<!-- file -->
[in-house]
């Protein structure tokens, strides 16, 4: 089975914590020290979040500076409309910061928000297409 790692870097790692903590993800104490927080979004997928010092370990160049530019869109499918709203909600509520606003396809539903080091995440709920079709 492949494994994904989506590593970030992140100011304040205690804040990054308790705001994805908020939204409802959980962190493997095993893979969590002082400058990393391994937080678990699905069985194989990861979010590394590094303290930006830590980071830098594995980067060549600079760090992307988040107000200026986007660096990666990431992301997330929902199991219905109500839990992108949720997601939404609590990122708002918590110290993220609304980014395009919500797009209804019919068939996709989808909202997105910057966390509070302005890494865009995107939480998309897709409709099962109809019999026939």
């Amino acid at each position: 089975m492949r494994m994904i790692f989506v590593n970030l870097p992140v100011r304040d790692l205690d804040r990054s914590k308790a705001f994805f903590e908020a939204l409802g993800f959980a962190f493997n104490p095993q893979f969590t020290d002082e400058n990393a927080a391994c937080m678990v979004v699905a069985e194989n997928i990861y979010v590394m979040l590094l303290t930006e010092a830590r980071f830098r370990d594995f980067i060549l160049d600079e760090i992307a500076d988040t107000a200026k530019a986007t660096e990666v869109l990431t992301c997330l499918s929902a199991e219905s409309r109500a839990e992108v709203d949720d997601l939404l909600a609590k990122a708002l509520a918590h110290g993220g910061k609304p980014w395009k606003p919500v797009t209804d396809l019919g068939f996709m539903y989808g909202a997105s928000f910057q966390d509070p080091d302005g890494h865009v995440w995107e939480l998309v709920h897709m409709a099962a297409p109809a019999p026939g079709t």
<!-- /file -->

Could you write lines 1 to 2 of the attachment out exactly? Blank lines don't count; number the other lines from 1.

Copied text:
[in-house]
């Protein structure tokens, strides 16, 4: 089975914590020290979040500076409309910061928000297409 790692870097790692903590993800104490927080979004997928010092370990160049530019869109499918709203909600509520606003396809539903080091995440709920079709 492949494994994904989506590593970030992140100011304040205690804040990054308790705001994805908020939204409802959980962190493997095993893979969590002082400058990393391994937080678990699905069985194989990861979010590394590094303290930006830590980071830098594995980067060549600079760090992307988040107000200026986007660096990666990431992301997330929902199991219905109500839990992108949720997601939404609590990122708002918590110290993220609304980014395009919500797009209804019919068939996709989808909202997105910057966390509070302005890494865009995107939480998309897709409709099962109809019999026939």